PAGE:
This is again best explained with a game. In games, AI is generally written for the enemies. Some games have allies or wingmen, and those also need AI. In other words, AI is written for all agents in the game except for the player.
But that’s exactly what you want. You want to write your AI in a way that it can be applied to the player. Or, more precisely, to the User Interface (UI).
This is what I tried to do this past weekend when I entered the Ludum Dare #33 competition. (It’s a challenge to create a game in one weekend from scratch, solo.) I used the (still very much incomplete) egamebook library as the engine, and my fuzzy logic library as the basis of the AI. I made a little prototype called Loch Ness.
The game is, of course, very flawed. It does receive quite favorable reviews, but there’s just so much you can do in 2 days, especially if you strive for a strategy game. For me, though, the biggest success is that it only gives you a few options at a time, and they’re not dumb, and you still play in a sandbox world.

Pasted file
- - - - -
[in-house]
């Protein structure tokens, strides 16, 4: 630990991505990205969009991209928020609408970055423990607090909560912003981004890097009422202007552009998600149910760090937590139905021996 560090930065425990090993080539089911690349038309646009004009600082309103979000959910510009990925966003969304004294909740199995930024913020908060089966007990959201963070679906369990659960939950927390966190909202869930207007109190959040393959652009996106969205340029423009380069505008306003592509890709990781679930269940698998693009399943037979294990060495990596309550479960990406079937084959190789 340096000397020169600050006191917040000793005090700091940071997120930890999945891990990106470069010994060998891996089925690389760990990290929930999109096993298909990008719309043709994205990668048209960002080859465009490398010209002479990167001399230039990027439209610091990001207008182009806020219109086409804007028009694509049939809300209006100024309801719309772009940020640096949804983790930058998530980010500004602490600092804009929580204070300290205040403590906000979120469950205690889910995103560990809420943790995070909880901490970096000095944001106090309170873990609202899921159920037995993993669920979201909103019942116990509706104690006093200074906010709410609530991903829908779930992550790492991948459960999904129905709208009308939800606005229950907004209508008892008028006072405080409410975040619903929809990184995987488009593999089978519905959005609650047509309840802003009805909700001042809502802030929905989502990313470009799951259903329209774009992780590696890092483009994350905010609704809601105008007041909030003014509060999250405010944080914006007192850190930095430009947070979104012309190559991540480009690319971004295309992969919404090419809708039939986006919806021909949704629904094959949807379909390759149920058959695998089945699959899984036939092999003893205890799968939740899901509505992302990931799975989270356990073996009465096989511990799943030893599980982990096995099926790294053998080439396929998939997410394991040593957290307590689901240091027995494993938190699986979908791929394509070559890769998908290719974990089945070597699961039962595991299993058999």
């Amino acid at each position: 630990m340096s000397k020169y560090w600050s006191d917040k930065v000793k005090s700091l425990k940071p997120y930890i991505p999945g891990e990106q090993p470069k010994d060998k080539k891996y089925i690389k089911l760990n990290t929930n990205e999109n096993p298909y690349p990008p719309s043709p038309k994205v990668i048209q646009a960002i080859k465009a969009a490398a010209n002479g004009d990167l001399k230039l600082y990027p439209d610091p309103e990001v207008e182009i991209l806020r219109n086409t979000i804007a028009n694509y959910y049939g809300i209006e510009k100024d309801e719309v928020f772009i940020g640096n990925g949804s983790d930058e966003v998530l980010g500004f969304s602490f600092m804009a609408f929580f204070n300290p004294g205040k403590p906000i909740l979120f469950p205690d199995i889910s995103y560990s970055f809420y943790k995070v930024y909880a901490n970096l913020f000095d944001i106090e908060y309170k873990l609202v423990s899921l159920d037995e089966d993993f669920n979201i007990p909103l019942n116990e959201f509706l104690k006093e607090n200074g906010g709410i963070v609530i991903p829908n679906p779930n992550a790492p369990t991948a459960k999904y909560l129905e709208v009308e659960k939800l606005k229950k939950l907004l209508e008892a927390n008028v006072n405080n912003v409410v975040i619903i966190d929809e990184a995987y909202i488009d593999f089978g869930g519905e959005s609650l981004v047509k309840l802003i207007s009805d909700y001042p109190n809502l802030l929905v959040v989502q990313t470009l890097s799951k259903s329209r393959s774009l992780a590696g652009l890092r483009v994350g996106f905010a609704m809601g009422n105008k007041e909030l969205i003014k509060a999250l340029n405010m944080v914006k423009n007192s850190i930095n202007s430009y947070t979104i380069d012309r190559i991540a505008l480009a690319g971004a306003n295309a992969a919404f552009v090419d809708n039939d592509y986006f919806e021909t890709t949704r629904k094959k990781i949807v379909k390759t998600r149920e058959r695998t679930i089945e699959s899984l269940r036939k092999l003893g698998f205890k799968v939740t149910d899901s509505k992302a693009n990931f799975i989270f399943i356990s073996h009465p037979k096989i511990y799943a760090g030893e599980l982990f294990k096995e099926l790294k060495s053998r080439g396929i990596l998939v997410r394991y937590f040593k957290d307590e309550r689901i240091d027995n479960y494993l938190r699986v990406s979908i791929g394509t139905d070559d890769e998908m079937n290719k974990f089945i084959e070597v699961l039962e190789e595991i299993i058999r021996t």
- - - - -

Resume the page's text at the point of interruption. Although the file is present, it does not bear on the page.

The way I did this was simple, really. I wrote the AI code that scores different strategic moves according to their immediate desirability. (For example, moving troops from a well-supplied place to a place where they would starve receives a low score. Attacking an undefended enemy city receives a high score. And so on.) In traditional AI fashion, this code is then used by the opposing factions3 by scoring all possible moves and then picking the most desirable ones.
But — since I already have a mechanism to score moves — I can use the same thing for the player. I score all the possibilities, sort them, then pick the first few and bring them up as options.4
This makes sure that you don’t need to pick from 100 or more options,5 most of which are irrelevant or dumb. But it still gives you the freedom of a simulated world.